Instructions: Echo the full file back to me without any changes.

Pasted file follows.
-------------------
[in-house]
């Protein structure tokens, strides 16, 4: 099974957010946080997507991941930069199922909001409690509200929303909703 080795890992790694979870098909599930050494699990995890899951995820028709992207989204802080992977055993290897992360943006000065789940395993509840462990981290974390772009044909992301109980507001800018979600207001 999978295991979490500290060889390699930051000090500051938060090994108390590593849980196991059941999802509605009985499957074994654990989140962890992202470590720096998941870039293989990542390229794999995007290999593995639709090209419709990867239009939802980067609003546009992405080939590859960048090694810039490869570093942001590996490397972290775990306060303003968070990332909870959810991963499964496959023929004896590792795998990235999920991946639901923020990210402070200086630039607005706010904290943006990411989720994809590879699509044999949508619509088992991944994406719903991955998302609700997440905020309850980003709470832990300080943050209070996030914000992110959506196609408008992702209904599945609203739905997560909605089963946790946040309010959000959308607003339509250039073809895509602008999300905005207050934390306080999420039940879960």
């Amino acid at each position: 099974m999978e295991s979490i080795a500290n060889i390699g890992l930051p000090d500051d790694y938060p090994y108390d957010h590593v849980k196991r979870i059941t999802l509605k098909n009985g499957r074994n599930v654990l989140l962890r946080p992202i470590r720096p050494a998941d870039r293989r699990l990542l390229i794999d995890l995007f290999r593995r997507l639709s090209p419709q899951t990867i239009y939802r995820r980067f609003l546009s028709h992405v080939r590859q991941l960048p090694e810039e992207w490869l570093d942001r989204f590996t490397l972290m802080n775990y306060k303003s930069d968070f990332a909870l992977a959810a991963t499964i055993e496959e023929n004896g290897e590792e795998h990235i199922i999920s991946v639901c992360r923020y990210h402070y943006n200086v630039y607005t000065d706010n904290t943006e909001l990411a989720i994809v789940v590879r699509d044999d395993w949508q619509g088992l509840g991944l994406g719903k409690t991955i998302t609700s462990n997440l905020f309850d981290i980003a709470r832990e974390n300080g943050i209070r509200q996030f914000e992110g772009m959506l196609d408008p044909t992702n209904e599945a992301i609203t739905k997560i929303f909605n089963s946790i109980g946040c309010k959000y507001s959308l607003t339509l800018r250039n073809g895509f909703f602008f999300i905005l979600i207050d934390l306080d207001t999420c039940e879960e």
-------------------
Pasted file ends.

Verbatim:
[in-house]
């Protein structure tokens, strides 16, 4: 099974957010946080997507991941930069199922909001409690509200929303909703 080795890992790694979870098909599930050494699990995890899951995820028709992207989204802080992977055993290897992360943006000065789940395993509840462990981290974390772009044909992301109980507001800018979600207001 999978295991979490500290060889390699930051000090500051938060090994108390590593849980196991059941999802509605009985499957074994654990989140962890992202470590720096998941870039293989990542390229794999995007290999593995639709090209419709990867239009939802980067609003546009992405080939590859960048090694810039490869570093942001590996490397972290775990306060303003968070990332909870959810991963499964496959023929004896590792795998990235999920991946639901923020990210402070200086630039607005706010904290943006990411989720994809590879699509044999949508619509088992991944994406719903991955998302609700997440905020309850980003709470832990300080943050209070996030914000992110959506196609408008992702209904599945609203739905997560909605089963946790946040309010959000959308607003339509250039073809895509602008999300905005207050934390306080999420039940879960």
């Amino acid at each position: 099974m999978e295991s979490i080795a500290n060889i390699g890992l930051p000090d500051d790694y938060p090994y108390d957010h590593v849980k196991r979870i059941t999802l509605k098909n009985g499957r074994n599930v654990l989140l962890r946080p992202i470590r720096p050494a998941d870039r293989r699990l990542l390229i794999d995890l995007f290999r593995r997507l639709s090209p419709q899951t990867i239009y939802r995820r980067f609003l546009s028709h992405v080939r590859q991941l960048p090694e810039e992207w490869l570093d942001r989204f590996t490397l972290m802080n775990y306060k303003s930069d968070f990332a909870l992977a959810a991963t499964i055993e496959e023929n004896g290897e590792e795998h990235i199922i999920s991946v639901c992360r923020y990210h402070y943006n200086v630039y607005t000065d706010n904290t943006e909001l990411a989720i994809v789940v590879r699509d044999d395993w949508q619509g088992l509840g991944l994406g719903k409690t991955i998302t609700s462990n997440l905020f309850d981290i980003a709470r832990e974390n300080g943050i209070r509200q996030f914000e992110g772009m959506l196609d408008p044909t992702n209904e599945a992301i609203t739905k997560i929303f909605n089963s946790i109980g946040c309010k959000y507001s959308l607003t339509l800018r250039n073809g895509f909703f602008f999300i905005l979600i207050d934390l306080d207001t999420c039940e879960e």